As the grippers that were being produced by the lab were kind of big (let's say huge is not really an understatement) it was difficult to carry them around to make presentations. This is why a trainee at the lab (who is now CTO at Robotiq, Jean-Philippe Jobin) made the choice to create a smaller more portable gripper that could fit into a suitcase. The gripper worked with air pressure (paintball cartridges actually). So this was much lighter than the original versions and could easily be transported for demonstration purposes. The gripper was 3D printed and had the same flexibility as its predecessors, but since it was printed in plastic at the time, you can imagine that it was weaker and more fragile than one made out of metal or composites. A fun aside: the name of the gripper was SARAH ALLAIRE, which is a French last name and also means ''using air''. Why do researchers always try to use catchy names for their projects???


Doing the heavy lifting

So it is at this point, that the adventure really begins. The moment where SARAH came out of the lab and where it tried to make its way into the industrial marketplace. The co-founders Samuel Bouchard, Jean-Philippe Jobin and Vincent Duchaine then transferred their office from the university lab to a small office located in a neighborhood near Québec City. And Robotiq was born. With a couple of iterations (still and always iterations) a first proof of concept was given to the Canadian Forces to do demining. The concept was correct in terms of flexibility, but as you can imagine, was not robust enough. 


And now...

The pace is picking up. Following many opportunities has allowed this start-up to grow at a steady rate. The company saw a potential for a smaller 2-Finger 85 Gripper with all the collaborative robots looking for flexible end of arm tooling. It was also asked to create a heavy 2-Finger 200 Gripper (which it has recently decided to remove from its production line, RIP). The goal of Robotiq has always been to find solutions to problems that are easy to use and flexible for the end-user. Products like Kinetiq Teaching and the FT-150 Force Torque Sensor made their way into the enterprise and are today used by major robotic companies. After many years of hard work Robotiq was introduced this year as one of the TOP 50 Robotic Companies to Watch. Other stimulating projects included the DARPA Robotics Challenge and most recently the Amazon Picking Challenge, where our product was front and center.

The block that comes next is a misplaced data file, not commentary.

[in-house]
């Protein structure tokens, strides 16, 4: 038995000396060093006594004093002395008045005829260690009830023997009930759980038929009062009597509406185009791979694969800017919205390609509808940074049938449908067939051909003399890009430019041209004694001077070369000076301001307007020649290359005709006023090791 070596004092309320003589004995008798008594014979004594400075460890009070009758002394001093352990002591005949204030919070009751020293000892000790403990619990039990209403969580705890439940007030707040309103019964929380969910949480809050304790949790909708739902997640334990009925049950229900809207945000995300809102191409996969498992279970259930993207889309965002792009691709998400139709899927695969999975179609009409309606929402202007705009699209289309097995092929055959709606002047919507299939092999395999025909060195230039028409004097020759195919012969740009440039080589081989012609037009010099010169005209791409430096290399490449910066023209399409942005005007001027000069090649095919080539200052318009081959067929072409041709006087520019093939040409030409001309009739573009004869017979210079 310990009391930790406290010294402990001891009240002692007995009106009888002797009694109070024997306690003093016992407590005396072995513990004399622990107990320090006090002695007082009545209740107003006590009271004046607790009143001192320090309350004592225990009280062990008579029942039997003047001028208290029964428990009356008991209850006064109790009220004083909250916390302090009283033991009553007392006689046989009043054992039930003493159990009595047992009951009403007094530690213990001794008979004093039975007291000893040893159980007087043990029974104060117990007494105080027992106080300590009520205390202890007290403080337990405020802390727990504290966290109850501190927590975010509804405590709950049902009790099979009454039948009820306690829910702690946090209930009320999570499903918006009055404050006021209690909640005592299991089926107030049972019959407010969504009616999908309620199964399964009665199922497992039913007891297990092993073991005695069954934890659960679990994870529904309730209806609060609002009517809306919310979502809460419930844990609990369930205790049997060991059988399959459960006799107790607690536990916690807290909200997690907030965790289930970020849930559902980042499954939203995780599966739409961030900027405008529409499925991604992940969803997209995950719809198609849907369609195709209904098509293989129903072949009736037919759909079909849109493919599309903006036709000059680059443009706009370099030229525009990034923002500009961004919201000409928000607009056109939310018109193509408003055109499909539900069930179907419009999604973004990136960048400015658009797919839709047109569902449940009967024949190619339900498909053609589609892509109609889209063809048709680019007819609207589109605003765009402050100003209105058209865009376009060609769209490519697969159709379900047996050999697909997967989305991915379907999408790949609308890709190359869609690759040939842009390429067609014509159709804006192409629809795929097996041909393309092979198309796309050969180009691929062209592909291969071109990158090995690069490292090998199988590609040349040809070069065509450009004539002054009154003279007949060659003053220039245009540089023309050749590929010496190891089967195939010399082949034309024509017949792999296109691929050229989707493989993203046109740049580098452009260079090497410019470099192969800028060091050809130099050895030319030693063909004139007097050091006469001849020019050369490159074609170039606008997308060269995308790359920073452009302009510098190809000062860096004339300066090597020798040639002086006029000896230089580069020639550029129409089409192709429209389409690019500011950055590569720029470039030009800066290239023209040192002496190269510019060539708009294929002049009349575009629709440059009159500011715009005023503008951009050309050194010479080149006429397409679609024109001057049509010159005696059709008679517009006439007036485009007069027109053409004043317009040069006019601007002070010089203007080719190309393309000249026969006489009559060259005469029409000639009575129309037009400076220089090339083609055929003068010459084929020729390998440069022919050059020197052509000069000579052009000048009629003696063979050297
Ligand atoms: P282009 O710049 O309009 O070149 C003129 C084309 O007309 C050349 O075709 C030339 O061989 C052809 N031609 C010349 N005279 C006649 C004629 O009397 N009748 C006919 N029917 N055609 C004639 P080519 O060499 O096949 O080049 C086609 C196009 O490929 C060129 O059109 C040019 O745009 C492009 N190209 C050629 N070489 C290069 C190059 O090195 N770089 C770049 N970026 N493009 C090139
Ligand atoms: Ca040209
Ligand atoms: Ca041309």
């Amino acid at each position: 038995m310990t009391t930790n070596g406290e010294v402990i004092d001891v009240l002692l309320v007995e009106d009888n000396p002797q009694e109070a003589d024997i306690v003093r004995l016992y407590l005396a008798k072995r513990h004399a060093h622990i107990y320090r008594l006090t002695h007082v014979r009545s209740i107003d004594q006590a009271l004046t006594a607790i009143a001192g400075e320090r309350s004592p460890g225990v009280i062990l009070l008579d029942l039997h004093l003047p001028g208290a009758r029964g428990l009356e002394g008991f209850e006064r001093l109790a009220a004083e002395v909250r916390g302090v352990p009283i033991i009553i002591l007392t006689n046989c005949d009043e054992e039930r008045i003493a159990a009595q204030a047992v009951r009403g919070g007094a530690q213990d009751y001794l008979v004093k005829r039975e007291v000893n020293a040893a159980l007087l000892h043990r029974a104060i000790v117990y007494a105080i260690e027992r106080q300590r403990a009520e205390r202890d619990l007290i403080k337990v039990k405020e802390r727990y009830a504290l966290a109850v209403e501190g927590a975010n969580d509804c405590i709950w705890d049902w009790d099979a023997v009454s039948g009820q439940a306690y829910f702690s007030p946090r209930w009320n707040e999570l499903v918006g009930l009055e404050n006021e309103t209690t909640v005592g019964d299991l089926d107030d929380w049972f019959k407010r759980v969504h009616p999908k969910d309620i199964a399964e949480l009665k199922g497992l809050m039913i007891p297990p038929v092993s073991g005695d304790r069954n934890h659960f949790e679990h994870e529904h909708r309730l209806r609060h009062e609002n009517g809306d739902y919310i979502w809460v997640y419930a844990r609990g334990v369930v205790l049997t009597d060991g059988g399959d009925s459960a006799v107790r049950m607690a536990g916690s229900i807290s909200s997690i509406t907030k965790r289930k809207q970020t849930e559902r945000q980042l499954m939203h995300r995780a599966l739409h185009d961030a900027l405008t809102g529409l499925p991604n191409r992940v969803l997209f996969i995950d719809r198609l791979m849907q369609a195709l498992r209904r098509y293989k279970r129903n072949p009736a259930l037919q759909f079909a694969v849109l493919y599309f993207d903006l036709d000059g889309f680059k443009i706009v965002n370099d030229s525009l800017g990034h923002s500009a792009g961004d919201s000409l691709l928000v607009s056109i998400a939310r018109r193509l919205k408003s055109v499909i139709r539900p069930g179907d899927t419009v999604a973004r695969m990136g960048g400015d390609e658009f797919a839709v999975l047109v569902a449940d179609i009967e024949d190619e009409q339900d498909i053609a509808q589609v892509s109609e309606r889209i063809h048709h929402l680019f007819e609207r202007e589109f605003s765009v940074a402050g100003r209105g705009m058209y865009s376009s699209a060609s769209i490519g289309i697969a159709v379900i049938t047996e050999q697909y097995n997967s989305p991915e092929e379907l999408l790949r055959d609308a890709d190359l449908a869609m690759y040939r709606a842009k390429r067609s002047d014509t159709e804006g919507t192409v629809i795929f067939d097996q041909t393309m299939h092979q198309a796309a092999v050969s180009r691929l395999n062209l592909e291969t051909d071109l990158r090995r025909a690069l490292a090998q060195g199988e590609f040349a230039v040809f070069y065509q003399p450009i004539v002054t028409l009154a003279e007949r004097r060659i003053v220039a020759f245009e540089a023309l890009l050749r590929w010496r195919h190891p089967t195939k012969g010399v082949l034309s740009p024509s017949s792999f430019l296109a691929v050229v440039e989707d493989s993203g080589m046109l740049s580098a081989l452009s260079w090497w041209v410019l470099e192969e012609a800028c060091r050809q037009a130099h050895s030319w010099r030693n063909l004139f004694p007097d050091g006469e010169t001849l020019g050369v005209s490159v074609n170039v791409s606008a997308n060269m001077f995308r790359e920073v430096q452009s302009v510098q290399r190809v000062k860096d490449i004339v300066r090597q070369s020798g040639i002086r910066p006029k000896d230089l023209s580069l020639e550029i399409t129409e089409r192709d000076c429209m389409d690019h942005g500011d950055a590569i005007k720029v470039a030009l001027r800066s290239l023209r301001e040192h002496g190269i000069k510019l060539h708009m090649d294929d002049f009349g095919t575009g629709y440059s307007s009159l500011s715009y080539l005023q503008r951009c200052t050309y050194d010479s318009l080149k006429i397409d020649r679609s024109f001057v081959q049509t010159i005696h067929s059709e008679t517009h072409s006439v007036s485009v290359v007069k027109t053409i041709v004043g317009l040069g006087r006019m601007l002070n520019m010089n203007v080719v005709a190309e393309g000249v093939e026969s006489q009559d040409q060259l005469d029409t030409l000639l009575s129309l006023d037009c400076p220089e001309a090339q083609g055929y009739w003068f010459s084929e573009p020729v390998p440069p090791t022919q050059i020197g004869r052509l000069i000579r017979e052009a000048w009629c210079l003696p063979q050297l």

It's incredible to realize that all these products, projects and solutions all started from a simple cardboard finger designed in a university lab. The conclusion that I want to underline here is that even if your initial prototype needs some work, who knows where it could lead. As it did for Robotiq, a cardboard finger could lead to a Gripper that opens the door to other end of arm tooling and potentially other interesting robotic products, who knows!

Innovative robotic r&d projects robotiq

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Mathieu Bélanger-Barrette
Mathieu is a production engineer at Robotiq, where he constantly strives to optimize the production line for Robotiq Grippers. He enjoys discovering new robotic applications and sharing what he learns on Robotiq's blog.